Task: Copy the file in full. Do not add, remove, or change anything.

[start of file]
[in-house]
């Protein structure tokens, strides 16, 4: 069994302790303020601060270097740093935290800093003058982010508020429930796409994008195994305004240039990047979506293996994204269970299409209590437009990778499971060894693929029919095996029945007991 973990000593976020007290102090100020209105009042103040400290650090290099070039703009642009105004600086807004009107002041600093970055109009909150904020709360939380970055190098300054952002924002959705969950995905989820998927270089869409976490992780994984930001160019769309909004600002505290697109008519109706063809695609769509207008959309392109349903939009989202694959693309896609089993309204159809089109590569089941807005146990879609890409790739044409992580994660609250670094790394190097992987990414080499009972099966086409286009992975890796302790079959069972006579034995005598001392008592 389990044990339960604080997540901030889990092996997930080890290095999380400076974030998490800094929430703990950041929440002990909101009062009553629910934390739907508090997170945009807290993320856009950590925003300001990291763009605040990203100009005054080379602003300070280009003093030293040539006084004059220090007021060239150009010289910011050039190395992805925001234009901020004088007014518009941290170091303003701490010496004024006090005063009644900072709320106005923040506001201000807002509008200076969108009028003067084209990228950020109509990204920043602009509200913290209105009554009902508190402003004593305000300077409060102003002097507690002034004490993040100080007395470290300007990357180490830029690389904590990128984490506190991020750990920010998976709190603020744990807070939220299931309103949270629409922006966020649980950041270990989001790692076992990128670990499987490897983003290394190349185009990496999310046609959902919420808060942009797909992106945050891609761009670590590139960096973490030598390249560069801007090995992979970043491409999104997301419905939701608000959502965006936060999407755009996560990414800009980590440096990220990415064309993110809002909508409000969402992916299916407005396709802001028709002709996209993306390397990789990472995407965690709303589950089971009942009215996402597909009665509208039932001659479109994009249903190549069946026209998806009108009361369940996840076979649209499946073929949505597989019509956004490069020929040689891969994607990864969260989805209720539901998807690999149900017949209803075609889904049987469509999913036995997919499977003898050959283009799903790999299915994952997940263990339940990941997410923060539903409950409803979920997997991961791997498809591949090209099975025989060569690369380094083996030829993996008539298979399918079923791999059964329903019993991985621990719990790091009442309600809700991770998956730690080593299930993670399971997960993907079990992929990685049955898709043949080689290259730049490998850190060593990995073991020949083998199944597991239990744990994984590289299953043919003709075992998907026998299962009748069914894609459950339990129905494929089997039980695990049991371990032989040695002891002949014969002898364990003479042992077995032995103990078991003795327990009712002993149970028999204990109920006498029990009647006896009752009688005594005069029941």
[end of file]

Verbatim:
[in-house]
């Protein structure tokens, strides 16, 4: 069994302790303020601060270097740093935290800093003058982010508020429930796409994008195994305004240039990047979506293996994204269970299409209590437009990778499971060894693929029919095996029945007991 973990000593976020007290102090100020209105009042103040400290650090290099070039703009642009105004600086807004009107002041600093970055109009909150904020709360939380970055190098300054952002924002959705969950995905989820998927270089869409976490992780994984930001160019769309909004600002505290697109008519109706063809695609769509207008959309392109349903939009989202694959693309896609089993309204159809089109590569089941807005146990879609890409790739044409992580994660609250670094790394190097992987990414080499009972099966086409286009992975890796302790079959069972006579034995005598001392008592 389990044990339960604080997540901030889990092996997930080890290095999380400076974030998490800094929430703990950041929440002990909101009062009553629910934390739907508090997170945009807290993320856009950590925003300001990291763009605040990203100009005054080379602003300070280009003093030293040539006084004059220090007021060239150009010289910011050039190395992805925001234009901020004088007014518009941290170091303003701490010496004024006090005063009644900072709320106005923040506001201000807002509008200076969108009028003067084209990228950020109509990204920043602009509200913290209105009554009902508190402003004593305000300077409060102003002097507690002034004490993040100080007395470290300007990357180490830029690389904590990128984490506190991020750990920010998976709190603020744990807070939220299931309103949270629409922006966020649980950041270990989001790692076992990128670990499987490897983003290394190349185009990496999310046609959902919420808060942009797909992106945050891609761009670590590139960096973490030598390249560069801007090995992979970043491409999104997301419905939701608000959502965006936060999407755009996560990414800009980590440096990220990415064309993110809002909508409000969402992916299916407005396709802001028709002709996209993306390397990789990472995407965690709303589950089971009942009215996402597909009665509208039932001659479109994009249903190549069946026209998806009108009361369940996840076979649209499946073929949505597989019509956004490069020929040689891969994607990864969260989805209720539901998807690999149900017949209803075609889904049987469509999913036995997919499977003898050959283009799903790999299915994952997940263990339940990941997410923060539903409950409803979920997997991961791997498809591949090209099975025989060569690369380094083996030829993996008539298979399918079923791999059964329903019993991985621990719990790091009442309600809700991770998956730690080593299930993670399971997960993907079990992929990685049955898709043949080689290259730049490998850190060593990995073991020949083998199944597991239990744990994984590289299953043919003709075992998907026998299962009748069914894609459950339990129905494929089997039980695990049991371990032989040695002891002949014969002898364990003479042992077995032995103990078991003795327990009712002993149970028999204990109920006498029990009647006896009752009688005594005069029941």